“I don’t want you to take care of it for me. I’m learning to do that for myself. I want…I want you to love me. To support me. I want to be enough for you.”
Her facial expressions, body language, nothing changes. “What? That’s absurd. You know I love you, Annabel.”
I sit forward, wanting her to know how serious I am. Needing her to see me and know how much I’ve hurt. “Maybe I should, but I don’t.”
She rustles papers on her desk. “I’m sorry you feel that way. I’m not sure what I can do to change it though. Your father and I give you everything you need. I’ve offered to take care of who harassed you in school, though now that you’re losing weight, it probably won’t be an issue. Things will get easier, the more you lose. You’ll see. I know it’s hard, but that’s just the way the world works.”
I’m not sure what I can do to change it though. I’ve offered to take care of who harassed you. Now that you’re losing weight. That’s just the way the world work.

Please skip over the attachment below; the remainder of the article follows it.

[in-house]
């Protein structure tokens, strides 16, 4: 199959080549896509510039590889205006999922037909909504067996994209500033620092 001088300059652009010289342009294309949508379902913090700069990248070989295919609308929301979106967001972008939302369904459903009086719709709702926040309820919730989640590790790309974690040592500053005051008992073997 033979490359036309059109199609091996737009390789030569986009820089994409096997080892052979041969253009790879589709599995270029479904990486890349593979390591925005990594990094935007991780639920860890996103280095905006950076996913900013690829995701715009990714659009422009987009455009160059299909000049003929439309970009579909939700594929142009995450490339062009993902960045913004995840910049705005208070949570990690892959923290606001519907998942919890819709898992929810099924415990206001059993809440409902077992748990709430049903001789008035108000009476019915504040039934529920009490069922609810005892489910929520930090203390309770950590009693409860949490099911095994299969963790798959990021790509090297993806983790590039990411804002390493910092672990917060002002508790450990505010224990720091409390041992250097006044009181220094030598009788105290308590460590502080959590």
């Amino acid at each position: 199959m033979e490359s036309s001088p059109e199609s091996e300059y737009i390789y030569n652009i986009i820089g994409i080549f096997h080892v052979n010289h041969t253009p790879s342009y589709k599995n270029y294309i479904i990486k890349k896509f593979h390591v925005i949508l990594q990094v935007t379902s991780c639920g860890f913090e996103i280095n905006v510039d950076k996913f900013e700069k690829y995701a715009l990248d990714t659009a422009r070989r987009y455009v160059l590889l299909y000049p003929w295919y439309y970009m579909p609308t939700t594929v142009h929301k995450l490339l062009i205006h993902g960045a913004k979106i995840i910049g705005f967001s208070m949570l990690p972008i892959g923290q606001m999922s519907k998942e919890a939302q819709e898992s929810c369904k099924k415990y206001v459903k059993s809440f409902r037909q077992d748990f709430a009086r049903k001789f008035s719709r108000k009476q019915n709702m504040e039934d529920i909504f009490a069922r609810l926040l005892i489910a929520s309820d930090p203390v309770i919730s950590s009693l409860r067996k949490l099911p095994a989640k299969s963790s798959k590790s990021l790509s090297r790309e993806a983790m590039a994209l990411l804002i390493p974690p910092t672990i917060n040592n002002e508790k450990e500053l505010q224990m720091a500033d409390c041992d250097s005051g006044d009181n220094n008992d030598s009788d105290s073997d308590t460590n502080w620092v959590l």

I don’t hear anything else she said. Those aren’t answers. “You don’t know what you can do? You can love me!”
“Lower your voice, Annabel. I’m your mother. Of course I love you.”
I open my mouth to counter it, but she stops me. “Sit down. I’m going to tell you a story.”
Call me crazy, but I do it.
“Both my parents came from very poor families. They worked hard to get what they have and they both understood how the world works. You get ahead by being strong. By being the best you can be. They taught me that too. When I was younger, and something tried to break me, I got tougher. That’s what you need to do. You work hard. You become the best and that’s how you show everyone in your life who never thought you would amount to anything.”